Massachusetts Employment Law Letter

Firefighters extinguish town’s insurance changes

Like their private-sector counterparts, Massachusetts public employers are striving to maintain affordable health insurance plans. Plan design changes, including copay and deductible modifications, are two effective ways to manage health insurance premium increases. However, copay increases aren’t popular with employees, and when employees are represented by unions, plan design changes are more difficult to make, as the following case illustrates.

Background

The town of Athol increased the copayment amounts that unionized firefighters pay for services under its health insurance plans without first bargaining over the increases. The union filed a grievance under the parties’ collective bargaining agreement (CBA) alleging that health insurance benefits are mandatory subjects of collective bargaining and any changes must be negotiated in the next round of contract bargaining.

An arbitrator sided with the union and concluded that the town had violated the CBA by making unilateral changes to the healthcare plan. The arbitrator ordered the town to restore the old copayments and reimburse union members for higher copays they had paid. The town appealed to the superior court, asking it to overturn the arbitrator’s award.

Decisions on appeal

It is hard to overturn an arbitrator’s award. It can be done only in limited circumstances, such as when “the arbitrator [has] awarded relief in excess of [her] authority.” That was the town’s approach in this case, which meant that the town had to demonstrate both a factual and a legal basis for its claim that the award exceeded the arbitrator’s authority.

The superior court concluded that the arbitrator had exceeded her authority in two respects – by ordering the restoration of the past rates of contribution and by requiring restitution – because compliance with those portions of the award would require the town to violate a state law that mandates uniformity of contribution rates for indemnity healthcare plans among employees of a governmental unit. Under the arbitrator’s decision, firefighters would pay one copay, and other town employees would pay a different copay amount for the same service, so the court overturned the arbitrator’s decision.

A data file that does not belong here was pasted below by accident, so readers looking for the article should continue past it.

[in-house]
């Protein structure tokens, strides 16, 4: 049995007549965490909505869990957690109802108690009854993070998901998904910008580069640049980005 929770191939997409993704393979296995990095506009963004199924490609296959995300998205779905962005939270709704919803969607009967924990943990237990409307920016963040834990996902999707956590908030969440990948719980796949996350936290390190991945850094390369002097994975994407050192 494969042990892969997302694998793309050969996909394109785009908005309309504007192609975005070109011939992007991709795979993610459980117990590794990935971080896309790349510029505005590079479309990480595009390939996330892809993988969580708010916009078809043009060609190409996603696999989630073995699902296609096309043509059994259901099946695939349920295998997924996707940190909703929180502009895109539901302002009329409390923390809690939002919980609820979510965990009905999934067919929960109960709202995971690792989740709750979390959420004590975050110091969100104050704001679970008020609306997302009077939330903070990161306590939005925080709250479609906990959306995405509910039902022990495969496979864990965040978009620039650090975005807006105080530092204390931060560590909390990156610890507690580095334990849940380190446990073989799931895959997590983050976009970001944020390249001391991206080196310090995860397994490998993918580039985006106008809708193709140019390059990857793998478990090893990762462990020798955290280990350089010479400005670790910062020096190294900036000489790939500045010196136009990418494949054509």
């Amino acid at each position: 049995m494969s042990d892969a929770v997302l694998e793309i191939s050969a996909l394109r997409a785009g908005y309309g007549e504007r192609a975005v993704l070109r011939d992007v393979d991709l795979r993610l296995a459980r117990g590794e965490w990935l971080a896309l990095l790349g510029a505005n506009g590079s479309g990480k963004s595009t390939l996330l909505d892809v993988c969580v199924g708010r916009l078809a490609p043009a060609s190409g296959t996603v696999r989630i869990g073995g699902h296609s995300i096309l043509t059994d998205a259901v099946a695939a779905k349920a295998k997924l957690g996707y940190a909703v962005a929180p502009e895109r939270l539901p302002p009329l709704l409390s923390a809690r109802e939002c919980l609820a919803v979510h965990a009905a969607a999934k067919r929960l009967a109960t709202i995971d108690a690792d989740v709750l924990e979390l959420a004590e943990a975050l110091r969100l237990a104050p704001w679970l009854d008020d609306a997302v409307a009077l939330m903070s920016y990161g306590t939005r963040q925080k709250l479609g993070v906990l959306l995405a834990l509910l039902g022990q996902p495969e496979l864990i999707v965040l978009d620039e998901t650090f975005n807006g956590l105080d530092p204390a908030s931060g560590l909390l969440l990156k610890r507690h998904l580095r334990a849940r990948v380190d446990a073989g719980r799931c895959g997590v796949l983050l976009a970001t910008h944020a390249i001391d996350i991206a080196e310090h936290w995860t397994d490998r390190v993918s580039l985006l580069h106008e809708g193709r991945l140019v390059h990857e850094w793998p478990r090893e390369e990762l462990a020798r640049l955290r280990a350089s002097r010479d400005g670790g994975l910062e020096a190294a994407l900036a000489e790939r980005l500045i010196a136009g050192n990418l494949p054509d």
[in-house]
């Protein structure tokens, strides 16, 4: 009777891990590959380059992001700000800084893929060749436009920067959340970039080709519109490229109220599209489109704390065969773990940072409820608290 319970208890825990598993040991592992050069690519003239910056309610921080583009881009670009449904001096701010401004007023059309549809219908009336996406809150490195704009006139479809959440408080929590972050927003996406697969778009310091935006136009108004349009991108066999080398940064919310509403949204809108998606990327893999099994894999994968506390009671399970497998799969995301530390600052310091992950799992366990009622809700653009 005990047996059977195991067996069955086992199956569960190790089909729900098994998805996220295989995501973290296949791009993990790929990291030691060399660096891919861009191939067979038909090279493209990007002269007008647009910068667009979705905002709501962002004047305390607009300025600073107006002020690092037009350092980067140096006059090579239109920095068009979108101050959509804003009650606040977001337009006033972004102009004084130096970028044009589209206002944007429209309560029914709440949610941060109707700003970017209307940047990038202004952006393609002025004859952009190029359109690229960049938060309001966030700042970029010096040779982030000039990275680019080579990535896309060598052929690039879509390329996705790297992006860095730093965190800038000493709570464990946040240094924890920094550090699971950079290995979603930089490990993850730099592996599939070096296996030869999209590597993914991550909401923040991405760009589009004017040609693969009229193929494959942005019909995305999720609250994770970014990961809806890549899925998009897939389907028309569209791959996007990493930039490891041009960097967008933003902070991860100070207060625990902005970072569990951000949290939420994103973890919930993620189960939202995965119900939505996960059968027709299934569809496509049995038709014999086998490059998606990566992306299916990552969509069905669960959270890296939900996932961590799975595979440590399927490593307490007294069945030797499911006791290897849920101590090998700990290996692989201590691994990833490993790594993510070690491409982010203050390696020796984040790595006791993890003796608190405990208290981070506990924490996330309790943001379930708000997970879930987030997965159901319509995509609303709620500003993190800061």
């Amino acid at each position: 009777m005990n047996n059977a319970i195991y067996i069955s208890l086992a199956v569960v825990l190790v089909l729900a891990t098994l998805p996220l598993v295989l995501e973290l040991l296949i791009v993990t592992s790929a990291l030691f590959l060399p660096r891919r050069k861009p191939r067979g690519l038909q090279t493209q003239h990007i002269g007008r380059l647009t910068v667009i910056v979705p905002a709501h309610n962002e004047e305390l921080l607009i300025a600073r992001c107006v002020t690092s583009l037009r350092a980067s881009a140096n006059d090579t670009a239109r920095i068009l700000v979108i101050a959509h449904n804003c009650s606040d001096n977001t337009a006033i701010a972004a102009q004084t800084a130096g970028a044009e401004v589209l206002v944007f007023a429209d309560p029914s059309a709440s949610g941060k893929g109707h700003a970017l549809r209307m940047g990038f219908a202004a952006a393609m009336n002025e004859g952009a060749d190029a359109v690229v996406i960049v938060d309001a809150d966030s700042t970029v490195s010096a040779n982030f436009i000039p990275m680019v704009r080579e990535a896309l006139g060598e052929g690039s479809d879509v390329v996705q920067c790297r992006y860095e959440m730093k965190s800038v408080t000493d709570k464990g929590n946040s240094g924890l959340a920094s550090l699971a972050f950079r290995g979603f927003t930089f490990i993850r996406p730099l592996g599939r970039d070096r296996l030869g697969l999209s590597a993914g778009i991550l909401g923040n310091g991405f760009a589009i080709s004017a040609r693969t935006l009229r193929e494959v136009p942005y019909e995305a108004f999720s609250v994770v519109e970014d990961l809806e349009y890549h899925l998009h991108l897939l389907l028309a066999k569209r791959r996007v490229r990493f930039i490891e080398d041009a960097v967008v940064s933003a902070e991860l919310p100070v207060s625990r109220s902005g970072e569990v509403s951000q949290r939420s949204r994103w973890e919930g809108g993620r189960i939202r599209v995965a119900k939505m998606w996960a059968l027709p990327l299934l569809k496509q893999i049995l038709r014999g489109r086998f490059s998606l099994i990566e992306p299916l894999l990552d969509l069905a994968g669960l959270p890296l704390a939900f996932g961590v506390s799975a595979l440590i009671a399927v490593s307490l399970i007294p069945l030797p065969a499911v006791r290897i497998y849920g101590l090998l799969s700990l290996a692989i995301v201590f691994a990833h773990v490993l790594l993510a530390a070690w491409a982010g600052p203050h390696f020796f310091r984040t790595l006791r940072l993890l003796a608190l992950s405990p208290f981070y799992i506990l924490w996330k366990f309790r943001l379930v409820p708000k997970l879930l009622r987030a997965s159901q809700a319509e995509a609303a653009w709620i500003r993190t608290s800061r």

The union appealed to the Massachusetts Appeals Court, which agreed with the trial court. The union then carried its appeal to our state’s highest court, the Supreme Judicial Court (“SJC”).

The SJC disagreed with both the trial court’s and the appeals court’s rulings on the basis that the state law cited applies only to indemnity health insurance plans and there was no evidence that the plans at issue in this case – identified as Blue Cross Blue Choice and HMO Blue – were indemnity plans. (A different law applies to HMOs, and it does not require uniformity of rates.)

The SJC reasoned that without evidence that the plans were indemnity plans, there was no basis to conclude that reinstating past rates of contribution or making restitution to the union for the firefighters’ economic losses required the town to engage in an act prohibited by statute. As such, it was wrong to overturn those provisions of the arbitrator’s award. Town of Athol v. Professional Firefighters of Athol, Local 1751, I.A.F.F. (Supreme Judicial Court 2014).

Bottom line

Unionized employers that don’t have the right under a union contract to make insurance plan design changes unilaterally must negotiate those changes to resolution or impasse. This case illustrates what happens when that doesn’t occur. Unionized employers are advised to work with their unions to obtain the contractual authority to make plan design changes prospectively, which can be a winning formula for keeping insurance premium increases low for everyone.